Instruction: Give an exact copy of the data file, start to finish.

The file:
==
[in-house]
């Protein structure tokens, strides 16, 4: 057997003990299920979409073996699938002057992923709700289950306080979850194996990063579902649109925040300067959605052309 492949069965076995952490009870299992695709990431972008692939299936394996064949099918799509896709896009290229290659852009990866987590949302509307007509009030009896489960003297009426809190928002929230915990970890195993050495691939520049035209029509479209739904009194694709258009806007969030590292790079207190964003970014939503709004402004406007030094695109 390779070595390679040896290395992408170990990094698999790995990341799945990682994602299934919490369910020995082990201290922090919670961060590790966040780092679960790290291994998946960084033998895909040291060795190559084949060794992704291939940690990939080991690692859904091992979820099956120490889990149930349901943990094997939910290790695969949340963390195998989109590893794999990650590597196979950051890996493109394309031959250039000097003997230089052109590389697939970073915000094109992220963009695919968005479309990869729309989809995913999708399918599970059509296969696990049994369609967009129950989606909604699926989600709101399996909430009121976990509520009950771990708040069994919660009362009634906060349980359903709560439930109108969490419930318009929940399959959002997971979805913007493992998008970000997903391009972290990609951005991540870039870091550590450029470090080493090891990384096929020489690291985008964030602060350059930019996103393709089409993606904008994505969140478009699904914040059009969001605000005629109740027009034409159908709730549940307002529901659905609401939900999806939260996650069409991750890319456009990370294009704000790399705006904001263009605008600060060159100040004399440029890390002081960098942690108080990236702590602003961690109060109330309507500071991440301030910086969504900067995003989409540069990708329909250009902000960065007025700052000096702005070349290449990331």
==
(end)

[in-house]
């Protein structure tokens, strides 16, 4: 057997003990299920979409073996699938002057992923709700289950306080979850194996990063579902649109925040300067959605052309 492949069965076995952490009870299992695709990431972008692939299936394996064949099918799509896709896009290229290659852009990866987590949302509307007509009030009896489960003297009426809190928002929230915990970890195993050495691939520049035209029509479209739904009194694709258009806007969030590292790079207190964003970014939503709004402004406007030094695109 390779070595390679040896290395992408170990990094698999790995990341799945990682994602299934919490369910020995082990201290922090919670961060590790966040780092679960790290291994998946960084033998895909040291060795190559084949060794992704291939940690990939080991690692859904091992979820099956120490889990149930349901943990094997939910290790695969949340963390195998989109590893794999990650590597196979950051890996493109394309031959250039000097003997230089052109590389697939970073915000094109992220963009695919968005479309990869729309989809995913999708399918599970059509296969696990049994369609967009129950989606909604699926989600709101399996909430009121976990509520009950771990708040069994919660009362009634906060349980359903709560439930109108969490419930318009929940399959959002997971979805913007493992998008970000997903391009972290990609951005991540870039870091550590450029470090080493090891990384096929020489690291985008964030602060350059930019996103393709089409993606904008994505969140478009699904914040059009969001605000005629109740027009034409159908709730549940307002529901659905609401939900999806939260996650069409991750890319456009990370294009704000790399705006904001263009605008600060060159100040004399440029890390002081960098942690108080990236702590602003961690109060109330309507500071991440301030910086969504900067995003989409540069990708329909250009902000960065007025700052000096702005070349290449990331």